A measure of how well a company controls its costs
. It is calculated by dividing a company's profit
by its revenues
and expressing the result as a percentage. The higher the profit margin is, the better the company is thought to control costs. Investors
use the profit margin to compare companies in the same industry and well as between industries to determine which are the most profitable.
Farlex Financial Dictionary. © 2012 Farlex, Inc. All Rights Reserved
The relationship of gross profits to net sales in a business. Net sales are determined by subtracting returns and allowances from gross sales, whereupon the cost of goods sold is then subtracted from net sales to obtain gross profit. Gross profit is divided by net sales to obtain the profit margin—an excellent indicator of a firm's operating efficiency, its pricing policies, and its ability to remain competitive. See also gross profit margin
2. Net profit margin of a business, which is calculated by deducting operating expenses and cost of goods sold and dividing the result by net sales. This term is less often used to indicate net profit margin.
Wall Street Words: An A to Z Guide to Investment Terms for Today's Investor by David L. Scott. Copyright © 2003 by Houghton Mifflin Company. Published by Houghton Mifflin Company. All rights reserved. All rights reserved.
A company's profit margin is derived by dividing its net earnings, after taxes, by its gross earnings minus certain expenses. Profit margin is a way of measuring how well a company is doing, regardless of size.
For example, a $50 million company with net earnings of $10 million and a $5 billion company with net earnings of $1 billion both have profit margins of 20%.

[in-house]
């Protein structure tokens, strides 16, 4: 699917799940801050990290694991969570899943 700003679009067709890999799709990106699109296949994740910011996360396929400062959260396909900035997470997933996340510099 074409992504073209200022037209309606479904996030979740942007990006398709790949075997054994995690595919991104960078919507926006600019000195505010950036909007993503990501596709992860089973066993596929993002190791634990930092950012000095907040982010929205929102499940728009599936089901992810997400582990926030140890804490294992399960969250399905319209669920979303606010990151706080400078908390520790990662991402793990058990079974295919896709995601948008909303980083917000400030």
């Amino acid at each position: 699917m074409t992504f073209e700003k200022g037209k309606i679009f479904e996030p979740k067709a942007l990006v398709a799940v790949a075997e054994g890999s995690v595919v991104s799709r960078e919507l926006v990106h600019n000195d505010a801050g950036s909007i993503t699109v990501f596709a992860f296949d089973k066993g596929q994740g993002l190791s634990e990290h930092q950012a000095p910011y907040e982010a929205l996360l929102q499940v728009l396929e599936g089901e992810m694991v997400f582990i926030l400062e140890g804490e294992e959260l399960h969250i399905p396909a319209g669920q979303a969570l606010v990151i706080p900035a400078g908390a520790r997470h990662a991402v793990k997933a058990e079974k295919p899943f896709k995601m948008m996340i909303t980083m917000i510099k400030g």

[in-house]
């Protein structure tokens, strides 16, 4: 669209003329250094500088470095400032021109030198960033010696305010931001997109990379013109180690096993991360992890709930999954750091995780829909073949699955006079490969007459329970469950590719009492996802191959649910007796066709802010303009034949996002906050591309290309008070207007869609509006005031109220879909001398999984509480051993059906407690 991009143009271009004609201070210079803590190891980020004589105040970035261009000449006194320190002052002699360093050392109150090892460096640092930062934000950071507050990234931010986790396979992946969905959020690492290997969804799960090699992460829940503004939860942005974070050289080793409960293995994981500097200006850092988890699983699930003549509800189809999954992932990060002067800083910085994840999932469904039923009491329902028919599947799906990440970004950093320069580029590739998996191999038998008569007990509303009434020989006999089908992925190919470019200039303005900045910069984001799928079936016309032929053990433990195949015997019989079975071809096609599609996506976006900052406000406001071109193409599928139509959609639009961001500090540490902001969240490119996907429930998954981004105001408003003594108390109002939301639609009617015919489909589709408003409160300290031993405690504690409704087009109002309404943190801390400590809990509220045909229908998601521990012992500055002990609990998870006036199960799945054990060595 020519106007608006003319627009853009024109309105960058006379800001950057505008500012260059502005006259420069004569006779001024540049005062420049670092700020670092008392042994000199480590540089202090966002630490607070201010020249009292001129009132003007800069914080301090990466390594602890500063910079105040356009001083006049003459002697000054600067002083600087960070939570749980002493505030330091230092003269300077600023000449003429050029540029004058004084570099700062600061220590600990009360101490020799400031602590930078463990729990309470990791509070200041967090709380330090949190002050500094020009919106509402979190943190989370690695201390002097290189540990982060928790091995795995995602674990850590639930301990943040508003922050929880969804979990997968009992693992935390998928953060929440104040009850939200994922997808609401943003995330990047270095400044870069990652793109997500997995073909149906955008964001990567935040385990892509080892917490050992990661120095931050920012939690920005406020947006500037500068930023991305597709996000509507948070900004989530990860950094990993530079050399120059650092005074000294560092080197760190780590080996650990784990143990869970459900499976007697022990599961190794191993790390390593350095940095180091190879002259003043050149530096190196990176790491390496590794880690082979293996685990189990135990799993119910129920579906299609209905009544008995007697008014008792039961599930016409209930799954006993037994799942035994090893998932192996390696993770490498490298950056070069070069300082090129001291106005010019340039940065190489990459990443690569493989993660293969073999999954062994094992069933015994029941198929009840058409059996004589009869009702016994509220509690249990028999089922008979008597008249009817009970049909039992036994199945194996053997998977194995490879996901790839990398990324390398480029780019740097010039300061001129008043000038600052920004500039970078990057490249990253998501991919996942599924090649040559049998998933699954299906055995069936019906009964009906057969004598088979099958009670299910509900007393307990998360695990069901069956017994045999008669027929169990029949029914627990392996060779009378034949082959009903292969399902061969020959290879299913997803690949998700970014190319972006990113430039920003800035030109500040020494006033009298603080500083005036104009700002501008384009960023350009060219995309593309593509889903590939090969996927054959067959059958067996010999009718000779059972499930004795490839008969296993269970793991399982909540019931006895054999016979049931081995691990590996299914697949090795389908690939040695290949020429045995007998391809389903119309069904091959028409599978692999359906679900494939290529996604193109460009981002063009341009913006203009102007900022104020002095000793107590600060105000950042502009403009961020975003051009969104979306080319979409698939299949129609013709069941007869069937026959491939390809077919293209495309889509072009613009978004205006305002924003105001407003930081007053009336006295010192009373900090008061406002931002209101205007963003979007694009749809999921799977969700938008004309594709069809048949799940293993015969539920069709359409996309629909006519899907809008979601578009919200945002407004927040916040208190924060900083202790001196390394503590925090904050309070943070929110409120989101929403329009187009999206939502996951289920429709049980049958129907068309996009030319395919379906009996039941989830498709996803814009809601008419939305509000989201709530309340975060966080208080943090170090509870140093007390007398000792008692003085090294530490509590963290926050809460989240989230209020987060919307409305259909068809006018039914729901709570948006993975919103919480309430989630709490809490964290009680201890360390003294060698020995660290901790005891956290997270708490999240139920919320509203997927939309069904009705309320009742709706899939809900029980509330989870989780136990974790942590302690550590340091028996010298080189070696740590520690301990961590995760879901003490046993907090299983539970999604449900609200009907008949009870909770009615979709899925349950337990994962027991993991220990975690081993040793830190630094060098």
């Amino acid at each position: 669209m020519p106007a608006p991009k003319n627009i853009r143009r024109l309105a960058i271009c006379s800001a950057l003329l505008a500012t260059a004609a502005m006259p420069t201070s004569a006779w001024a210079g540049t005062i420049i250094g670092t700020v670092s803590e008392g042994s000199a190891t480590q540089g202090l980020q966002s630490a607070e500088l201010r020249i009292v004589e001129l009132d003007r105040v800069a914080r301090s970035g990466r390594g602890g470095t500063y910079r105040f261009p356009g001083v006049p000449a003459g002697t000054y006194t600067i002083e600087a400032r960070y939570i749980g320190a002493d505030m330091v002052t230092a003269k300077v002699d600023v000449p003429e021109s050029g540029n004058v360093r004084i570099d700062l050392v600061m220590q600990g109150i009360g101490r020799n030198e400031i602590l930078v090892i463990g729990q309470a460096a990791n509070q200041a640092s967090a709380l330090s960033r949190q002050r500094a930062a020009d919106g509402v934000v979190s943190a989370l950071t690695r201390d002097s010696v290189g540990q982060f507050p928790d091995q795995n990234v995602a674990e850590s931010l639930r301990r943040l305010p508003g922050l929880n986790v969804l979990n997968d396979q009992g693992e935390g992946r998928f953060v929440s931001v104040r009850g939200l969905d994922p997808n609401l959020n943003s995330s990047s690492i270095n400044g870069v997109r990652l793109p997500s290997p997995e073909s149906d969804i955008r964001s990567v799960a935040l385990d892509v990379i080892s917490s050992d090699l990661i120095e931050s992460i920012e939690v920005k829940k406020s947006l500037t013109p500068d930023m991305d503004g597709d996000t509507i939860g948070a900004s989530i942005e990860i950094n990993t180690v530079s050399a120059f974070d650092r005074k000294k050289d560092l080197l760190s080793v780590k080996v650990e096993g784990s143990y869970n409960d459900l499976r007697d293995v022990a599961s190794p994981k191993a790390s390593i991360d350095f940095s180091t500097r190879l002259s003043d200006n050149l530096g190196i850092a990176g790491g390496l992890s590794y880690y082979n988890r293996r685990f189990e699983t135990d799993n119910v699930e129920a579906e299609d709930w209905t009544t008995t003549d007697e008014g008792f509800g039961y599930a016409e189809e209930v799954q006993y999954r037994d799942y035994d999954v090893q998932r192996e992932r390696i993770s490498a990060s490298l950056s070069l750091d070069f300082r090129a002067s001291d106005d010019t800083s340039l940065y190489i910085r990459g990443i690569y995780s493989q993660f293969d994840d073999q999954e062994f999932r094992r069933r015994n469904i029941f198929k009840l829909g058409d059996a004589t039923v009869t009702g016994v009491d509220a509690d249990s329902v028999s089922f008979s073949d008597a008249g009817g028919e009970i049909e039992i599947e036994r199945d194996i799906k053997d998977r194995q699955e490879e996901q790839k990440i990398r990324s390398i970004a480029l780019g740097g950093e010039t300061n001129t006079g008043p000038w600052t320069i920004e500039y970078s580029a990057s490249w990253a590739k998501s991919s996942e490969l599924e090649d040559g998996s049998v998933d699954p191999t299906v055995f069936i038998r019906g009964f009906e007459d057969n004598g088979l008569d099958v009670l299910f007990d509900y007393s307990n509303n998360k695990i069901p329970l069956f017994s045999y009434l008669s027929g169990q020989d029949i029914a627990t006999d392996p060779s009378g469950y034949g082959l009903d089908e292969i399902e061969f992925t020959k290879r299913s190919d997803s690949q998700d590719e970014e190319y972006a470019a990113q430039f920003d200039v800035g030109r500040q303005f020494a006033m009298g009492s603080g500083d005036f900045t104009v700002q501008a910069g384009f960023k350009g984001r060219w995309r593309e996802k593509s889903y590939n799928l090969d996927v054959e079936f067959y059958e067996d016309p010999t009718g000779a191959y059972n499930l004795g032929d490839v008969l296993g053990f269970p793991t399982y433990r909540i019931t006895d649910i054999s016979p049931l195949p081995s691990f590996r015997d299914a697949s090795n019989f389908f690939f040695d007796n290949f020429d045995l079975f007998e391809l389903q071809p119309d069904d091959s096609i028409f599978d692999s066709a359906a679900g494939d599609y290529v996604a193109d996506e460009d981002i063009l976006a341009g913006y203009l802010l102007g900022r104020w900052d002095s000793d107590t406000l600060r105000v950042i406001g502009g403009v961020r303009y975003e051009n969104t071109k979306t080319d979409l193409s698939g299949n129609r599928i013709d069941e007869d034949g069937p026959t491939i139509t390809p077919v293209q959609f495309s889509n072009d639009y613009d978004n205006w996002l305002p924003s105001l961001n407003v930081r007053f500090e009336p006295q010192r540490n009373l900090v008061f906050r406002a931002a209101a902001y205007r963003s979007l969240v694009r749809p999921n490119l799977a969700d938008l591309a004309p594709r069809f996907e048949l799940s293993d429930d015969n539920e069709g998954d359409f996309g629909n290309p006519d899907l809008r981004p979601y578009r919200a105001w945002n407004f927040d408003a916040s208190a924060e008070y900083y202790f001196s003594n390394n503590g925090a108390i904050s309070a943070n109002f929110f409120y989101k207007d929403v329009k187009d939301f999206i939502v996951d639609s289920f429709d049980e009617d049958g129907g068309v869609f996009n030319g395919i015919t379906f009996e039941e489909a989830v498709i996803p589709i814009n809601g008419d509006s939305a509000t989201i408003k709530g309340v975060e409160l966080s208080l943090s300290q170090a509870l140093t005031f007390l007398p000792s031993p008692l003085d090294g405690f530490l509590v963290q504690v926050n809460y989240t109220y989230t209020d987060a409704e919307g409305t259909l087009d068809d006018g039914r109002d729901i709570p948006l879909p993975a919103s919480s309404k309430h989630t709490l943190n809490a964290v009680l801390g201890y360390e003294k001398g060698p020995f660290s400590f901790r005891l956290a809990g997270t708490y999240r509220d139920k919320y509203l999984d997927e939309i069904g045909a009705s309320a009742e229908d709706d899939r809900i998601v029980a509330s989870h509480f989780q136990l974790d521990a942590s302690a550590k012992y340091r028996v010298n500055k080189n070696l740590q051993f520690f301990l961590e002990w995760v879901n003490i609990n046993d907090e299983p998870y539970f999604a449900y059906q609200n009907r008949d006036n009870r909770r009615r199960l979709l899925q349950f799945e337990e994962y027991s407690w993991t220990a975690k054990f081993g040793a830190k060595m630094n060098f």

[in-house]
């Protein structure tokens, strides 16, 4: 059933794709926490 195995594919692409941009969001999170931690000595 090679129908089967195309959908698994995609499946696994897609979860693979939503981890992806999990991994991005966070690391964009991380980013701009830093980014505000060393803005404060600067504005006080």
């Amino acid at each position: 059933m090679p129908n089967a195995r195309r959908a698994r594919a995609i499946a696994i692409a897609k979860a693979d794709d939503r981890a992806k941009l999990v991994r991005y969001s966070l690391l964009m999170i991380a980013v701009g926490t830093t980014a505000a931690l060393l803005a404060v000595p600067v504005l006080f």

Profit margins can vary greatly from one industry to another, so it can be difficult to make valid comparisons among companies unless they are in the same sector of the economy.
profit margin the difference between the SELLING PRICE of a product and its PRODUCTION COST and SELLING COST. The size of the profit margin will depend upon the percentage profit mark-up which a firm adds to costs in determining its selling price. The size of the profit margin is measured by the PROFIT-MARGINS RATIO.
Collins Dictionary of Business, 3rd ed. © 2002, 2005 C Pass, B Lowes, A Pendleton, L Chadwick, D O’Reilly and M Afferson
profit margin the difference between the SELLING PRICE of a product and its PRODUCTION COST and SELLING COST. The size of the profit margin will depend upon the percentage profit mark-up that a firm adds to costs in determining its selling price, which in turn may be varied in response to changes in demand conditions and competition. See FULL-COST PRICING.
Collins Dictionary of Economics, 4th ed. © C. Pass, B. Lowes, L. Davies 2005
The difference between the cost of a unit (house,subdivision parcel,condominium) including a pro rata share of all overhead and other such expenses, as compared to the sales price for that unit.
The Complete Real Estate Encyclopedia by Denise L. Evans, JD & O. William Evans, JD. Copyright © 2007 by The McGraw-Hill Companies, Inc.